Today, we continue with our series talking with the animators of the 2021 Sundance Film Festival. We are blessed to get to know animator Bastien Dubois. His new animated short Souvenir Souvenir premieres at this year’s festival.
How did you become an animator?
First, I wanted to work in the video game industry. I’ve started developing my own games with flash, and I did a bunch of training periods in various companies like Ankama or Hydravision.
In 2004, I hitchhiked from the north of France to Istanbul, Turkey, and I came back home with tons of drawings and sketches. I wanted to publish a journey diary. Then I joined the 3D animation school Supinfocom to be a video game artist, but I was more interested in my journey diary. That’s how I get the idea to do an animated journey diary. So, after I finished school, I moved to Madagascar for one year to do my first film Madagascar, a Journey Diary (2009). This film received an Oscar nomination in 2011.
In Souvenir Souvenir you animate yourself. What was that like?
I’m used to it! I’m almost all of my films! My friends made fun of me for that. The hard part was digging into myself, exploring this story, facing this taboo, and being able to overcome my inability to bring it up.
You tell the story of your grandfather and his memories from the Algerian War. What was that like telling your family’s story?
In fact, my luck is that I didn’t realize when I started working on it what I was setting foot in. It was tough, of course, but it was also an exciting intellectual challenge. Sometimes we can have fun facing difficult things. A bit like a mountain hike.
The message seems to be to stop judging the past and move forward. Is that what you were hoping for?
I wouldn’t say so. I think the film’s ending is pretty open, and I feel there is no “message.” Just maybe get rid of anger. After a long trial: Forgive. But don’t stop judging and moving forward. Judging the past is essential.
You use a lot of different animation styles in the piece. How did you decide what to use when?
I use two animation styles. One is the style of the film I’m planning to do about my grandfather’s experience. The other one is a “diary” of my everyday life as a director trying to find out how to deal with this film and struggling with its own scares and phobias. At a certain point, both collide. The writing and global perception of what will be the film was a long process; I would say more than 10 years… so it was a long process, constantly evolving.
It would be hard for me to give you a short version of that. Basically, at the beginning, I wanted to do a film about my grandpa, and at a certain point, it turned out to be a film about me trying to do a film about my grandpa… but all this is explained in the movie. That’s why it’s so hard to tell about the genesis of Souvenir Souvenir, ’cause this is the story of the film.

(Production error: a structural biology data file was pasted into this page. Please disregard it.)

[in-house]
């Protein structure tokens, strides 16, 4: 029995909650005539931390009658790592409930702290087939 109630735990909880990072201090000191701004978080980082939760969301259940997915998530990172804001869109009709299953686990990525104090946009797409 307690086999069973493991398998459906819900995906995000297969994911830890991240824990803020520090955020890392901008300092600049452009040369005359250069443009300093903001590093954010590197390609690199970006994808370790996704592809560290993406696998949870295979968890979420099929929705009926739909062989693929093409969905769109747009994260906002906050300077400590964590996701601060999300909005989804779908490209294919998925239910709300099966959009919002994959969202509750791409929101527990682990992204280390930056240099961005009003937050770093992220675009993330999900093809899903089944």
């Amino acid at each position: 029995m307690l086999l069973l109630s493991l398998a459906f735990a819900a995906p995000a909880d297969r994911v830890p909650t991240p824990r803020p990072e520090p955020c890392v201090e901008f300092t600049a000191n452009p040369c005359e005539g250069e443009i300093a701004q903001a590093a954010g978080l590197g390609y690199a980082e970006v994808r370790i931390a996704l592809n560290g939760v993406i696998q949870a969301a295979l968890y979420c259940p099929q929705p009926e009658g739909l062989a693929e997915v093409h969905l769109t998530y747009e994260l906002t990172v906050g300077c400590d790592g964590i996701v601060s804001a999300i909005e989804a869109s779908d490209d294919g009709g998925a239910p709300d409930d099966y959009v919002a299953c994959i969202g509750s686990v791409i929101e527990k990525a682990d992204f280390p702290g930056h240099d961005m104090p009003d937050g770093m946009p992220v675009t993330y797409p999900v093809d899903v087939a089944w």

Does the short use recordings of your loved ones or actors?
The only professional actor is “Aziz” (Fatsah Bouyahmed). My grandfather was too sick to do it, so I asked a friend of his. My family is from Northern France with a very specific accent, and I wanted something naturalistic… my Dad did his own voice, as well as my grandmother (I think she is excellent!).
The interview with the old Algerian lady in motion capture is the only real footage that has not been reenacted. It is from my TV series collection of interviews in animation Faces from Places.
Was it challenging creating the watercolor backgrounds?
The backgrounds were made in collaboration with the very talented Jorge Gonzalez, an Argentinian illustrator and comics artist. He provided me tons of illustrations and textures that I mixed and composed for every shot (https://www.instagram.com/jorge_ilustra).
Usually, I do all the backgrounds of my films, so actually, it was very comfortable to delegate this aspect of the film. This is especially because I had such a struggle with some other aspects of the film-making. As the film is based on my story, some new elements were challenging – like the climax (the mace) – happened while I was doing the film. So the length of the film doubled during the making of the film. All with the same budget! Also I constantly changed and re-recorded my voice. That was… complicated.
What would be your advice to animators hoping to get into Sundance?
Don’t do things on purpose to get selected to Sundance or teh Oscars. Do things you need, you like, or you have fun to do. That’s the only way.
Thanks so much to Bastien. You can learn more about his films on his website.
Edited by: Kelly Conley